By Phil Brown, Reporter
Nebraska is now the second most dangerous place in America to be black.
For a white student in a safe campus, it’s easy to forget nearly 35 out of every 100,000 black neighbors will be violently gunned down this year. Nebraska is given the silver medal in the black homicide Olympics over its Midwestern neighbor, Missouri, but held the crown last year with 34.4 per 100,000.
That’s right, even though Nebraska managed to kill almost a whole, additional black citizen since the last measurement, those pesky Missourians still somehow managed to come in quicker in the self-destruction time-trials.
As the paroxysm of violence between police and unarmed black citizens sweeps the country, it is becoming less easy to ignore the conspicuous place in the emerging pattern where Nebraska, and more specifically, Omaha, where 80 percent of the state’s homicides occur, finds itself. The most obvious parallel given the above paragraph is to the violence in Missouri.
The shooting of Michael Brown last summer was an incredibly notorious and polarizing event that touched every corner of the nation in some way.
It was the easiest thing in the world for a white liberal to shake their head at the excesses of the Ferguson Police Department. But the reality is that Michael Brown wouldn’t have been any safer in Omaha.
34.98 percent of Missouri’s black citizens are killed, compared to Nebraska’s 34.93. And even if you’re .05 less killed than you’d be in Missouri, you’re still the victim of another senseless homicide.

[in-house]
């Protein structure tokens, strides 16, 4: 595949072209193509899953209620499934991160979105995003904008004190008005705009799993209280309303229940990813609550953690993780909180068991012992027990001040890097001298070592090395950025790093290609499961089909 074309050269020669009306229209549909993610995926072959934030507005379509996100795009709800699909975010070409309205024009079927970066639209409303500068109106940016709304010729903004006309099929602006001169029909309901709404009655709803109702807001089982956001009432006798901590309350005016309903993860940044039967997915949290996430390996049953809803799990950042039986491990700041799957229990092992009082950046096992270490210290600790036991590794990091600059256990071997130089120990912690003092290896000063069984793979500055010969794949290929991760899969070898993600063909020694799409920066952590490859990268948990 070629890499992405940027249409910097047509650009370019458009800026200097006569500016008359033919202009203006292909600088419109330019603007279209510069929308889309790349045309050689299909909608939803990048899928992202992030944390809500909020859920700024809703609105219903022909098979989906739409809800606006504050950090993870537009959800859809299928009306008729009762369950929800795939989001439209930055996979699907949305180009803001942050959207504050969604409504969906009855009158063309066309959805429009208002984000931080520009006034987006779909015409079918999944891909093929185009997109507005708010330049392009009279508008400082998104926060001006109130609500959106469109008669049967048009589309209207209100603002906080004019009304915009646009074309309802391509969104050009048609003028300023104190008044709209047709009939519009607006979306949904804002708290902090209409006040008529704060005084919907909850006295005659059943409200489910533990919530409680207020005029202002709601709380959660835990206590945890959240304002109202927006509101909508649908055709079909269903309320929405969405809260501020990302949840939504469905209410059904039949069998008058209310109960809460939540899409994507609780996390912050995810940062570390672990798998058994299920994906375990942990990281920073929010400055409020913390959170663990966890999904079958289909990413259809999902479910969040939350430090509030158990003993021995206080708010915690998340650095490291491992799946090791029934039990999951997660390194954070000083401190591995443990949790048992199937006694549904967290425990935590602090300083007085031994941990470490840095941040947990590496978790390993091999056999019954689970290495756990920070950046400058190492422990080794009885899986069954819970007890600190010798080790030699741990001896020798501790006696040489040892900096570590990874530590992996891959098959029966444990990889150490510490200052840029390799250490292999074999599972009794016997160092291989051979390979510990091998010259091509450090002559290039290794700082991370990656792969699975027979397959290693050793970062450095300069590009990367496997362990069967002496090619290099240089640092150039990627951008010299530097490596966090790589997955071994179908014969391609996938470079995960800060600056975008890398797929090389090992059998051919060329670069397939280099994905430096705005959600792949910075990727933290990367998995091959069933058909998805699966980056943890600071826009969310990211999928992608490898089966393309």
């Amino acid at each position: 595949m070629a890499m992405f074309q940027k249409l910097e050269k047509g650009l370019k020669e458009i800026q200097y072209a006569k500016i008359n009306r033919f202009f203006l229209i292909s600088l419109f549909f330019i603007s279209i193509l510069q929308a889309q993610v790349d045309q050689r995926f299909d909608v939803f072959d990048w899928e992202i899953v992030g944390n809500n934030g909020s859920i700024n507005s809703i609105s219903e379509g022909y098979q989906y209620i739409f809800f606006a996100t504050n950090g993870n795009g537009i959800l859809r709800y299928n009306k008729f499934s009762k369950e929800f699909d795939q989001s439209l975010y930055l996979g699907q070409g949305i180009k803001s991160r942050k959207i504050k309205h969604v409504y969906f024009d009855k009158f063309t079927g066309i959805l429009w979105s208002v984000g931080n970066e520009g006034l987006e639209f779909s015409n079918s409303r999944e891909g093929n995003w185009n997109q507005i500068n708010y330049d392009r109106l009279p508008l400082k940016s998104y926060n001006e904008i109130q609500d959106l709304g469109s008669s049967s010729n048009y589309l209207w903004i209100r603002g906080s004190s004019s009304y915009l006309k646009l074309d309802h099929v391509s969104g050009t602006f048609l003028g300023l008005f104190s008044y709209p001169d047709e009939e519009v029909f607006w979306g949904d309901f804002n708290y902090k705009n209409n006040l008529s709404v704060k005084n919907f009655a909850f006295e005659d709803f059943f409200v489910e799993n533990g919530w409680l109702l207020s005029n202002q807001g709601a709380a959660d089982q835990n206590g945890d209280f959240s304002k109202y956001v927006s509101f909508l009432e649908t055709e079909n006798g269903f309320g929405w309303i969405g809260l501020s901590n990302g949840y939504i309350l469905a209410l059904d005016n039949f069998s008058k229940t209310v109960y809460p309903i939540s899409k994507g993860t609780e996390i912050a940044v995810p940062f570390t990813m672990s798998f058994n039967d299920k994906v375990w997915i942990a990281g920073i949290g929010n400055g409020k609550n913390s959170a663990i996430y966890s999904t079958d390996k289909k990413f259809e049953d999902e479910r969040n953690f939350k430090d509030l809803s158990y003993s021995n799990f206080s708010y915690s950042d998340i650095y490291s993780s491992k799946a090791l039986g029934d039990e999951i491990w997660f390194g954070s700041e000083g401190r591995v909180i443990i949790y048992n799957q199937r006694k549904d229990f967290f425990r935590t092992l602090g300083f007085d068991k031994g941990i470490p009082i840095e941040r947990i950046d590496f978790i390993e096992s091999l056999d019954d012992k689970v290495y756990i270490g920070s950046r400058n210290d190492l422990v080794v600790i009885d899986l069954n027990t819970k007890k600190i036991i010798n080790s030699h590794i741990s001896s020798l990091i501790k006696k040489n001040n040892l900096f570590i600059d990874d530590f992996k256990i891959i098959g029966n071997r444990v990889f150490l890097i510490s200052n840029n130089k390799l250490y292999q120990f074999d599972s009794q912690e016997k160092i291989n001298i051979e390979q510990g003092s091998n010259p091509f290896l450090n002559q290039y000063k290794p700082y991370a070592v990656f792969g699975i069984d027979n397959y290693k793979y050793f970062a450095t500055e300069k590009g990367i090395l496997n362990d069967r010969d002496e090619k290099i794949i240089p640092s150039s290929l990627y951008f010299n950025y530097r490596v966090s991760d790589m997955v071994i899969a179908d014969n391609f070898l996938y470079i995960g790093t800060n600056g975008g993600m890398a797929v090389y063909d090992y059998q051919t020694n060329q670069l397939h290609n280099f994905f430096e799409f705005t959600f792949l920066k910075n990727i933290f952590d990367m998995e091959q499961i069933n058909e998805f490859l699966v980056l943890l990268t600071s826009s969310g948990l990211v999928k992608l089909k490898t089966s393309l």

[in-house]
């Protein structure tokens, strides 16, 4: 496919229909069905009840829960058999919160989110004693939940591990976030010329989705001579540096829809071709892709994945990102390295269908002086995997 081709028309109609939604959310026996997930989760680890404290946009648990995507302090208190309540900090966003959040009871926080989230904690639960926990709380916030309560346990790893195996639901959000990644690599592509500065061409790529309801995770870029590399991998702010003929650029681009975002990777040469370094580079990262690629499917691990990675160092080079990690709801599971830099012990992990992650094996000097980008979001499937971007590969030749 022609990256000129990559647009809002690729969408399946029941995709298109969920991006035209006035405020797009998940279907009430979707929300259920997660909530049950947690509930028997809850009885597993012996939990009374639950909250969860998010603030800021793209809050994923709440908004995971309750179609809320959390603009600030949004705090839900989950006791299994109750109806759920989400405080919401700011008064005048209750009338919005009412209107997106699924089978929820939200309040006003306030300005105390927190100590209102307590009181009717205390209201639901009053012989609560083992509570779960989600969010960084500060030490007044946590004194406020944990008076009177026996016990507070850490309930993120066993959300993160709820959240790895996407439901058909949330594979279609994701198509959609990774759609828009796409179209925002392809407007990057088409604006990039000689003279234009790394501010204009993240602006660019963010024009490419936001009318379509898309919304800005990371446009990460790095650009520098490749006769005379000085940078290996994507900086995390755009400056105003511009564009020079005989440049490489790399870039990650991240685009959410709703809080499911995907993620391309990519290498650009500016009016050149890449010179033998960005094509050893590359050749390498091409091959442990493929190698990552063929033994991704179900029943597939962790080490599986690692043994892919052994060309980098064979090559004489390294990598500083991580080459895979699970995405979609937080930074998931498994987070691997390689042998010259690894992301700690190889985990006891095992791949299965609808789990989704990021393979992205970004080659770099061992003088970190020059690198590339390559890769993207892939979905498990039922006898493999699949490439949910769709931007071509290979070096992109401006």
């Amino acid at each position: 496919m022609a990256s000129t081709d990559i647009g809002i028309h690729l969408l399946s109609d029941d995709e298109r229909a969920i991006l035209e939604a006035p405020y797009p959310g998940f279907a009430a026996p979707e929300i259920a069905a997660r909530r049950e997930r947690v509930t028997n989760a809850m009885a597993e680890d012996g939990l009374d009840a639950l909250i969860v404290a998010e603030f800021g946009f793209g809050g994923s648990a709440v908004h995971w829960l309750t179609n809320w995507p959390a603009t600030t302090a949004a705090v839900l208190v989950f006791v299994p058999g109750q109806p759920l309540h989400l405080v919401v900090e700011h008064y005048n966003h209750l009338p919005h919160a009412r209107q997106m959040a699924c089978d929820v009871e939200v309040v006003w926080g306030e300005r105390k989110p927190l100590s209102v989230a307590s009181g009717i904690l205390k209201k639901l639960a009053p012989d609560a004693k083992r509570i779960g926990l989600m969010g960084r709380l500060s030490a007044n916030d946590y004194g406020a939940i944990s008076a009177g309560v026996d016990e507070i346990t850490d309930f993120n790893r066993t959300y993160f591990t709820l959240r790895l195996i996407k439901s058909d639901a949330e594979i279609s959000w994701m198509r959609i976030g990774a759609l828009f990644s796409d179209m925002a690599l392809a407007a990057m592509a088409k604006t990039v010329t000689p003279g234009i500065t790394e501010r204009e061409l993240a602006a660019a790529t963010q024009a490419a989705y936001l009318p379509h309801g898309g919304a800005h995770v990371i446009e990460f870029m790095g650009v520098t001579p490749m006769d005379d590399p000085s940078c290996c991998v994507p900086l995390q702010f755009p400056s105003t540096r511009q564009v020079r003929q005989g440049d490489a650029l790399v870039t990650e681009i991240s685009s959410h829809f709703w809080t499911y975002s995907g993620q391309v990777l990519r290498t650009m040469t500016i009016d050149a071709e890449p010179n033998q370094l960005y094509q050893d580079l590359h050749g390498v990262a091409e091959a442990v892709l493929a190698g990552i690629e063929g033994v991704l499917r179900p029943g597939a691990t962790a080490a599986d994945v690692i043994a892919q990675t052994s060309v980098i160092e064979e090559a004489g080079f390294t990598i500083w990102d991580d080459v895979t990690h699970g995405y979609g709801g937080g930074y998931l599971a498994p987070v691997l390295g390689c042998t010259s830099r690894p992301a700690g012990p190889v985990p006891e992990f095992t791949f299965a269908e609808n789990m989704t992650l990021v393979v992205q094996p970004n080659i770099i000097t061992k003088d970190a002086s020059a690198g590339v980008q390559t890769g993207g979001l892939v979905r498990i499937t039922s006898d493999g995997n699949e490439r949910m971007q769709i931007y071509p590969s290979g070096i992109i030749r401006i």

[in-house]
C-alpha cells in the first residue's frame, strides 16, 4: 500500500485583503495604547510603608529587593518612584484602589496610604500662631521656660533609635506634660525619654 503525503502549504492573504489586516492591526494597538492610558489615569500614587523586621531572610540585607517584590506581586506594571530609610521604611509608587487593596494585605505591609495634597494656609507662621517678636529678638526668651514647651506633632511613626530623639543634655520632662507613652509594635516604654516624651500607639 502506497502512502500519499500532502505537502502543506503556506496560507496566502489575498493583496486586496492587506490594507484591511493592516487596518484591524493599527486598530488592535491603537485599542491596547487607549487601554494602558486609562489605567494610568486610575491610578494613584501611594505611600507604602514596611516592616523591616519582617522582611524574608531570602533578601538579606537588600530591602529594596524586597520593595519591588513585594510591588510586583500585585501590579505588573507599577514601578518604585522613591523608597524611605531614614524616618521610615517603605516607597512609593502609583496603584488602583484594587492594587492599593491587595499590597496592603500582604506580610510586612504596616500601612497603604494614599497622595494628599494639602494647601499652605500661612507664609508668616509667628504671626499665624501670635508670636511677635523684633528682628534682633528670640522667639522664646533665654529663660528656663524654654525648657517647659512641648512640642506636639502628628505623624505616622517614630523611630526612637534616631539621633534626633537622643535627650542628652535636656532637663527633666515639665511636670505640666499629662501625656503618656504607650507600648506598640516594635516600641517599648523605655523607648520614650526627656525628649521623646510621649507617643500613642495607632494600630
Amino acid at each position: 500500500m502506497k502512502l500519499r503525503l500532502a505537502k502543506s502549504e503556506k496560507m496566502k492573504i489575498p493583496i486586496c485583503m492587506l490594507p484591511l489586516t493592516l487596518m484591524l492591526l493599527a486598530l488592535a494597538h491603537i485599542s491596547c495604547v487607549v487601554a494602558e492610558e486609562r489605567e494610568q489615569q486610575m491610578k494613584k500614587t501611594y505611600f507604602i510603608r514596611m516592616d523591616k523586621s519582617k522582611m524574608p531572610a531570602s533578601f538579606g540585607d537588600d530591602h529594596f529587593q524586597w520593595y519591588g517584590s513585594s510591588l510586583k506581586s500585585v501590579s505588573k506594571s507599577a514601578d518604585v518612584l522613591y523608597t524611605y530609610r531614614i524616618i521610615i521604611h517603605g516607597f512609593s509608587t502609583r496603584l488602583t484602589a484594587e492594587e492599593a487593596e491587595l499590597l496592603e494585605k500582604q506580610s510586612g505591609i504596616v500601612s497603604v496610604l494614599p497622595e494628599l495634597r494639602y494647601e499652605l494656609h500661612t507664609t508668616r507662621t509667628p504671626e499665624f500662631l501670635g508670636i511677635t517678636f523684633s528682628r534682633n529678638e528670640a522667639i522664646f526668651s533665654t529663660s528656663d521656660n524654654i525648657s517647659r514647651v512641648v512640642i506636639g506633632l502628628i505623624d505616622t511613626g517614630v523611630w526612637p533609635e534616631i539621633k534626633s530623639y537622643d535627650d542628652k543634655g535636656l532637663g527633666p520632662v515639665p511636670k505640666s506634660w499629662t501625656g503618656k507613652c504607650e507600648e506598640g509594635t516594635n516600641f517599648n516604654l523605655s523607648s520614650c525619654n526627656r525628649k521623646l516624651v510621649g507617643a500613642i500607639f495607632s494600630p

Perhaps “senseless” isn’t the right word for it, however, because black homicides in the modern era make a cruel kind of sense.
We know well enough what breeds this violence: poverty. And if black poverty was another event in the vice Olympics, Omaha and Nebraska would again find them-selves well-represented.
Two years ago, Willie Barney, president of the Omaha Empowerment Network, was quoted in the Omaha World-Herald as stating, “That area of northeast Omaha has the highest level of concentrated poverty in the state; it has the highest concentration of unemployment. If you look at any map across the country that has heavily concentrated poverty, heavily concentrated unemployment—in places like Cincinnati, Newark, Baltimore, Chicago—you’ll see the exact same thing.”
Barney’s words are backed up by a study conducted by our very own university earlier this year. David Drozd, our head researcher at the Center for Public Affairs Research, found that 31.3 percent of black Omaha and Council Bluffs citizens are below the poverty line, a jarring number that registers 30th out of the 100 largest metro areas.
Drozd’s work also revealed that the Hispanic/Latino population in the metro has beaten the national average when it comes to poverty.
Barney’s two-year-old quotation seems oddly prophetic in the context of the news today. He mentions Baltimore in the World-Herald quotation, and the intersection of poverty and violence.
There are other factors that have emerged: the spectra of police brutality and the larger problem of marginalization, as illustrated in red by Baltimore.